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The Encyclopedia of Oklahoma History and Culture

J. B. A. Robertson
(7868, Mrs. J.B.A. Robertson Collection, OHS).


As governor of Oklahoma from 1919 to 1923, J. B. A. Robertson narrowly avoided impeachment, used martial law numerous times, faced an indictment in a bank scandal, and called a special session of the Oklahoma Legislature to ratify the Nineteenth Amendment for women's voting rights. The turbulence of his administration has long obscured his accomplishments. Born at Keokuk County, Iowa, in 1871, James Robertson transplanted to Chandler, Oklahoma Territory, twenty-one years later. A former teacher in Iowa, Robertson had begun studying law. In Chandler he renewed his studies, passing his bar exam in 1898. The next year he married Olive Stubblefield.

In 1900 Lincoln County residents elected him county attorney, the first of many elective posts before his gubernatorial inauguration. Defeated in bids for territorial councilman in 1903 and for the 1906 Constitutional Convention, Robertson assisted in drafting initiative and referendum legislation for the state constitution.

In 1909 Gov. Charles N. Haskell appointed him temporary (later permanent) judge of the Tenth District after authorities charged Judge W. N. Maben with accepting bribes. Robertson resigned in 1910 to challenge Lee Cruce and "Alfalfa Bill" Murray for the Democratic governor's nomination. Robertson withdrew from the race and supported Cruce, creating ill will between Murray and Robertson. Later that year Governor Haskell appointed Robertson to the Oklahoma Capitol Commission. Disagreeing with commission policies, he resigned his post. In 1911 he began a stint as a commissioner to the Oklahoma Supreme Court Commission Number One. In 1910 three new U.S. representative seats opened for Oklahoma. In 1912 Robertson challenged William Murray, Joe Thompson, Claude Weaver, and others for the Democratic nomination but placed seventh. In 1914 Robertson resigned his commissioner's seat and again ran for governor. Former Oklahoma Supreme Court Justice Robert L. Williams, former bank robber Al Jennings, State Treasurer Robert Dunlap, and R. E. Herring bid against him in the Democratic primary. Despite his wife's death during the campaign, Robertson fought hard and lost by only 2,101 votes. He contested the election results but, afraid it would hurt the Democrat's chance for election, he withdrew his claims.

In 1918 Robertson finally ascended to Oklahoma's highest office. Defeating William Murray in the primary, he then overwhelmed the Republican candidate, Horace G. McKeever. Becoming the first governor from former Oklahoma Territory and the first inaugurated at the new Capitol, in his inaugural speech he discussed the close of World War I, federal government restoring states' rights, aggressive road building, and the unemployment plight of returning veterans.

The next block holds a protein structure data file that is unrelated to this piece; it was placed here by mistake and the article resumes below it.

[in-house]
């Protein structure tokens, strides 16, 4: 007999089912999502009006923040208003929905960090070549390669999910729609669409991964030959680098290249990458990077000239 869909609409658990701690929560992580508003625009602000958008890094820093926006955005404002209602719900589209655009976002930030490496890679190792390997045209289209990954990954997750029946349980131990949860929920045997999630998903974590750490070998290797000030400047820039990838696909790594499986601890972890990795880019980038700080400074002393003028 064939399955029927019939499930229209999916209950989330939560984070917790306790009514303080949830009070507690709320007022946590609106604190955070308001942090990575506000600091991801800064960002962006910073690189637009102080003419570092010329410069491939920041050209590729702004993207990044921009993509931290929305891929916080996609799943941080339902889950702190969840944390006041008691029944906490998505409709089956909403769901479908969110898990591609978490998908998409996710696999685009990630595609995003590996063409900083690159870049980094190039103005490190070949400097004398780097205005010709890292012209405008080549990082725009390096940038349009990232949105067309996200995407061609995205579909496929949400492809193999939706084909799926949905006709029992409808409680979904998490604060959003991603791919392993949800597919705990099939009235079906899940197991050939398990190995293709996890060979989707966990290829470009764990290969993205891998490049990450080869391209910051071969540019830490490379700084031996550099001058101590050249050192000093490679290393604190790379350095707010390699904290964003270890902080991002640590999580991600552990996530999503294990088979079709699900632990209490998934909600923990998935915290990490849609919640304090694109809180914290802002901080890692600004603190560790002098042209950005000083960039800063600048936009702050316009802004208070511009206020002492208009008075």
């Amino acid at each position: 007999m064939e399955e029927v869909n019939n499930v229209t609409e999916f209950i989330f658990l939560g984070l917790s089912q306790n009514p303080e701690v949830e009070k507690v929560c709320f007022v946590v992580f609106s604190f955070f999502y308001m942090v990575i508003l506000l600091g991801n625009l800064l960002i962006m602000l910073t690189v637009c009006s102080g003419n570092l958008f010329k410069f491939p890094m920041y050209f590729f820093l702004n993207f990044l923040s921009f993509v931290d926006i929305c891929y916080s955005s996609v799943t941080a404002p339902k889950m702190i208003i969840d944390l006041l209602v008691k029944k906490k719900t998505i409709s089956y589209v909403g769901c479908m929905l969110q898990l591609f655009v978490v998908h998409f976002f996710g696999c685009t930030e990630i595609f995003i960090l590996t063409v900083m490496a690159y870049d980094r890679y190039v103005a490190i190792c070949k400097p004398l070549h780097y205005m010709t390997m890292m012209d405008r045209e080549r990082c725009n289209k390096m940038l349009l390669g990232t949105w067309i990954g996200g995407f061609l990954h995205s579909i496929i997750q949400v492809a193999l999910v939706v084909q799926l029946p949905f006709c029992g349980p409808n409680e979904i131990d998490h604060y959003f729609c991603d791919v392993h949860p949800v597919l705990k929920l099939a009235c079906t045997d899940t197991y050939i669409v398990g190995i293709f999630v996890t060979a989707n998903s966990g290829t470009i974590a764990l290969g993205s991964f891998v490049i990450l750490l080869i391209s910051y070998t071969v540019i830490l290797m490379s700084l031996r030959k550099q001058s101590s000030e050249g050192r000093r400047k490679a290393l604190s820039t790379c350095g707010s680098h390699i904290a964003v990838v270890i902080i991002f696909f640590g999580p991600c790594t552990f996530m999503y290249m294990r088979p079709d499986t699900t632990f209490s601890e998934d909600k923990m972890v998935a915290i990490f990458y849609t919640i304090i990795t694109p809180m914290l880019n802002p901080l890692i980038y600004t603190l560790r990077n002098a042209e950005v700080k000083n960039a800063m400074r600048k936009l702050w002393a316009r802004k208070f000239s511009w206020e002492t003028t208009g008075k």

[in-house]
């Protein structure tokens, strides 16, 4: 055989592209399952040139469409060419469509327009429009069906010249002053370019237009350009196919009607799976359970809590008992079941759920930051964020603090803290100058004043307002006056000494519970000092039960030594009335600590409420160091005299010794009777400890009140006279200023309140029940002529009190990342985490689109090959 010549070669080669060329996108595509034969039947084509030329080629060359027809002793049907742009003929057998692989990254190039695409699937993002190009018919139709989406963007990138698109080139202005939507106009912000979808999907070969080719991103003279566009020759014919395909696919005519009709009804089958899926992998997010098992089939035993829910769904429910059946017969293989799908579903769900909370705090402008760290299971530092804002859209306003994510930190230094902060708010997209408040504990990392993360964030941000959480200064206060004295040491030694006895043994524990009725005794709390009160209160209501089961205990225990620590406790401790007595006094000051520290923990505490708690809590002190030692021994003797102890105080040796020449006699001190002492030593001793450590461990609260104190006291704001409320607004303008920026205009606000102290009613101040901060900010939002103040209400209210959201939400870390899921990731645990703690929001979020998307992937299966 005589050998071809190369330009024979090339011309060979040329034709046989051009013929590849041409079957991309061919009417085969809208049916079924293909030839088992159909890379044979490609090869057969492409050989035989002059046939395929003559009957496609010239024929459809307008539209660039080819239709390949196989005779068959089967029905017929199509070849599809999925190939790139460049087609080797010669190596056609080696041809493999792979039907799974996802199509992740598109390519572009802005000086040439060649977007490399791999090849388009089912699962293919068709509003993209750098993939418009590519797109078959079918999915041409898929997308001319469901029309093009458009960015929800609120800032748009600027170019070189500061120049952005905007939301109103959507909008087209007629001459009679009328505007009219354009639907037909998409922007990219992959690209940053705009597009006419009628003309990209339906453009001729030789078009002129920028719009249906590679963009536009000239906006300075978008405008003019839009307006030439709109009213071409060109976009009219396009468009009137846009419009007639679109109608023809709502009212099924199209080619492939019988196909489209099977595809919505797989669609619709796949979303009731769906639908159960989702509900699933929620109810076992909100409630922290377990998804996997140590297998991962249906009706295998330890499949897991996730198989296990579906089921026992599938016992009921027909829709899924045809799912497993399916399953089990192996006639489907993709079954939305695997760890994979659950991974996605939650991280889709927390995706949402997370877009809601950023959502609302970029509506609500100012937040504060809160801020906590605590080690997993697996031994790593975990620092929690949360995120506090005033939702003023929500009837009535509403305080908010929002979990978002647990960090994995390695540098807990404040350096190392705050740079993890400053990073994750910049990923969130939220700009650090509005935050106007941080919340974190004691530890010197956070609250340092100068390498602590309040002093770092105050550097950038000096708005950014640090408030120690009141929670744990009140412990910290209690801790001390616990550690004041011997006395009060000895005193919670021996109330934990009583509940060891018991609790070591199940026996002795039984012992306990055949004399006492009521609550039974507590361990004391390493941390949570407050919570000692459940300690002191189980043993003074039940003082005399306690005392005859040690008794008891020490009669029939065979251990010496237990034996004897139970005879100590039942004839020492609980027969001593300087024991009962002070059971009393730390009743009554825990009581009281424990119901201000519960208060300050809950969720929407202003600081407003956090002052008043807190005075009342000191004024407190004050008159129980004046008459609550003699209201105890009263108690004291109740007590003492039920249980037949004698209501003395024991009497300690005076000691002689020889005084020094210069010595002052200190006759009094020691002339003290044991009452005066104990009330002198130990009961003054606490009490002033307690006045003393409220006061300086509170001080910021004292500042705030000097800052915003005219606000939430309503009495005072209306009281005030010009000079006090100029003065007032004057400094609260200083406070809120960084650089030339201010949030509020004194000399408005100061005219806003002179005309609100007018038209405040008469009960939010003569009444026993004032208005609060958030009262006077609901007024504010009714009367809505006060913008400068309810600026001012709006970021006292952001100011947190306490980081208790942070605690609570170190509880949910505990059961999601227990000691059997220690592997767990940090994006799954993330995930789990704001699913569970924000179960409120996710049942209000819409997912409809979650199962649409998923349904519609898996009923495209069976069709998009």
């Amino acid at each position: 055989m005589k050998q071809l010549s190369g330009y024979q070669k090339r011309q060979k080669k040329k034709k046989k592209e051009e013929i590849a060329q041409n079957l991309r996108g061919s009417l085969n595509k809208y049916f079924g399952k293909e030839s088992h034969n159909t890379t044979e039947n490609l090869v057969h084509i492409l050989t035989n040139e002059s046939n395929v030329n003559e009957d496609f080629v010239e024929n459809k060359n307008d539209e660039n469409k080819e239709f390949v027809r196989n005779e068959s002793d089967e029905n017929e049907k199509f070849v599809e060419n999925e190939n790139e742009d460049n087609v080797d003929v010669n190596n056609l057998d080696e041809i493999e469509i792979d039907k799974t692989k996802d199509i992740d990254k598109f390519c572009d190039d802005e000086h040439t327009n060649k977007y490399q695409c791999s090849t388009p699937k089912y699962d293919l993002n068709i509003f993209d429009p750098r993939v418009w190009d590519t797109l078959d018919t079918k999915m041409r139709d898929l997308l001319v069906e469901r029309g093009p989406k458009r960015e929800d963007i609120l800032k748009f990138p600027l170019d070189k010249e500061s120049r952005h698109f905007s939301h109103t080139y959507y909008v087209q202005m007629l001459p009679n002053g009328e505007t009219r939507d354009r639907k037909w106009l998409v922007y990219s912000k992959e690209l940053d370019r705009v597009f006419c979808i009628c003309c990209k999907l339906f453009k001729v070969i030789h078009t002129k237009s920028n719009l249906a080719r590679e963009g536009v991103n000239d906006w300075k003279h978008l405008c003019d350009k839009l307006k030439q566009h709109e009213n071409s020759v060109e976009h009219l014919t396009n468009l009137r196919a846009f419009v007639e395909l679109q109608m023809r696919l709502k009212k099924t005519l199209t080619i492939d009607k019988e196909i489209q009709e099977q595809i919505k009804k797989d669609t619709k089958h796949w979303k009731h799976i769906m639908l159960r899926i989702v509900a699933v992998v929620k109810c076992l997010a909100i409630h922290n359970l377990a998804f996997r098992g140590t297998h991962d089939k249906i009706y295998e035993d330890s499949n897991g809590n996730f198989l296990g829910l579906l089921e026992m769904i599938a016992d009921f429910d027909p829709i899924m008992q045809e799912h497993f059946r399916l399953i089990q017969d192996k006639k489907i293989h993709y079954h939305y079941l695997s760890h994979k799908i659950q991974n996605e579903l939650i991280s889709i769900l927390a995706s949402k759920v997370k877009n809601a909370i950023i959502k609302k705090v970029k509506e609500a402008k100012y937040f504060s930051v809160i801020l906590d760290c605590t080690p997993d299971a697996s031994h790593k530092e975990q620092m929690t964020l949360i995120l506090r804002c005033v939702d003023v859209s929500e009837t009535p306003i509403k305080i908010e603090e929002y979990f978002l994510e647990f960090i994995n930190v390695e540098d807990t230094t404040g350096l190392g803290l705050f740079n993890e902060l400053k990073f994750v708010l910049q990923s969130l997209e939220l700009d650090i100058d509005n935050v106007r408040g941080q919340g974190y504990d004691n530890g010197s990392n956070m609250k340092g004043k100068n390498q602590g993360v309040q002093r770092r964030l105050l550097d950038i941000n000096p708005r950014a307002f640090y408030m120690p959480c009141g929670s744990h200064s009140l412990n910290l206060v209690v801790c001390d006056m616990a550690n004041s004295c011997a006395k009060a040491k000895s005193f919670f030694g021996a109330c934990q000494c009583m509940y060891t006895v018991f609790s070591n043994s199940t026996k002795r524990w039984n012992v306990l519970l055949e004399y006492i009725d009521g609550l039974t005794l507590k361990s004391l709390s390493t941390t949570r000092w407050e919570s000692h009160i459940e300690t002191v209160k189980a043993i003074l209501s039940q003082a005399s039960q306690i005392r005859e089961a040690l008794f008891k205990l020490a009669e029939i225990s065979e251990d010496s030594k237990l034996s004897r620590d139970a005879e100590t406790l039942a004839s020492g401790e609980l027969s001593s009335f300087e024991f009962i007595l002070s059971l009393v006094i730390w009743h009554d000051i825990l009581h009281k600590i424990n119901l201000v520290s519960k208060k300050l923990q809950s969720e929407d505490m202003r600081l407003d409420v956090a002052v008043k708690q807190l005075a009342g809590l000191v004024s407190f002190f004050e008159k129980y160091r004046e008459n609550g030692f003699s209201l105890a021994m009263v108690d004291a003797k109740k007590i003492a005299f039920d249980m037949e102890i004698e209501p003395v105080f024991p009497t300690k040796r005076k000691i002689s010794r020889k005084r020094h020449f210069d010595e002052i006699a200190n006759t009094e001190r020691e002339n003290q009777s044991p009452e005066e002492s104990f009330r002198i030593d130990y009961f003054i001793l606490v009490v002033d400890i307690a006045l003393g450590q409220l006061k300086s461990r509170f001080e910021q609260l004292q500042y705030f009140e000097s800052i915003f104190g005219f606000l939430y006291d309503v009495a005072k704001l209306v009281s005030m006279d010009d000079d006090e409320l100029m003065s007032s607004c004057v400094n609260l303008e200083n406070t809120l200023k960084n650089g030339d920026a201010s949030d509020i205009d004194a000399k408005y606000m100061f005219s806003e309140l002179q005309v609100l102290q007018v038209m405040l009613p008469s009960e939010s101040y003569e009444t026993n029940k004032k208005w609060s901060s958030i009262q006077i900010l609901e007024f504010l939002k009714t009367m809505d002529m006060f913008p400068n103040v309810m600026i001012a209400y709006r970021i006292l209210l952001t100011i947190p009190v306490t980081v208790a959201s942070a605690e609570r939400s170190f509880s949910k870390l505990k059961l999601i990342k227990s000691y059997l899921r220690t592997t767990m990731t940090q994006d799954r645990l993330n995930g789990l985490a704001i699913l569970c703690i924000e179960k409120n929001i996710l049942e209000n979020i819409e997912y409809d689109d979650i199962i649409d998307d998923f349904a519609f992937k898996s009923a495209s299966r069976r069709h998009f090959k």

Improvement of Oklahoma roads topped Robertson's list. He proposed a fifty-million-dollar good roads bond that, unfortunately, Oklahomans eventually voted down. His administration still created more than 1,550 miles of hard-surfaced roads.

Education represented another priority for the governor. Administration-sponsored legislation strengthened the compulsory education law, added appropriations for rural schools, gave scholarships to two persons per county to attend Oklahoma A&M and to twenty-five African Americans to attend Langston University, created teachers' old-age pensions, authorized rural school busing, authorized part-time adult education classes, and extended state aid to African American rural schools. During Robertson's first legislative session, 315 bills were passed by the relatively friendly legislature, with the Seventh Legislature approving the first state budget law, later abandoned in 1921. The governor and legislators passed other, less liberal, laws to curb radicalism, teach only English in schools, display proper reverence to the flag in school, prohibit the display of a red flag or emblem of disloyalty, and prohibit the desecration of the American flag.

In 1920 Robertson called a special session to ratify the Nineteenth Amendment, allowing Oklahoma women voting rights. That same year the Republican Party had its greatest success, capturing a number of national political offices, and electing Warren G. Harding president. Republicans gained the majority in the state's House of Representatives, although Democrats continued to control the Senate. The Republican-dominated House impeached Lt. Gov. Martin Trapp and then attempted to impeach the State Treasurer A. N. Leecraft and Governor Robertson. These all failed, and the Senate quashed the charges against Trapp. The session produced no appropriations bill, and the House adjourned while the Senate was still in session. The governor had to call a special session to get the House to approve the budget.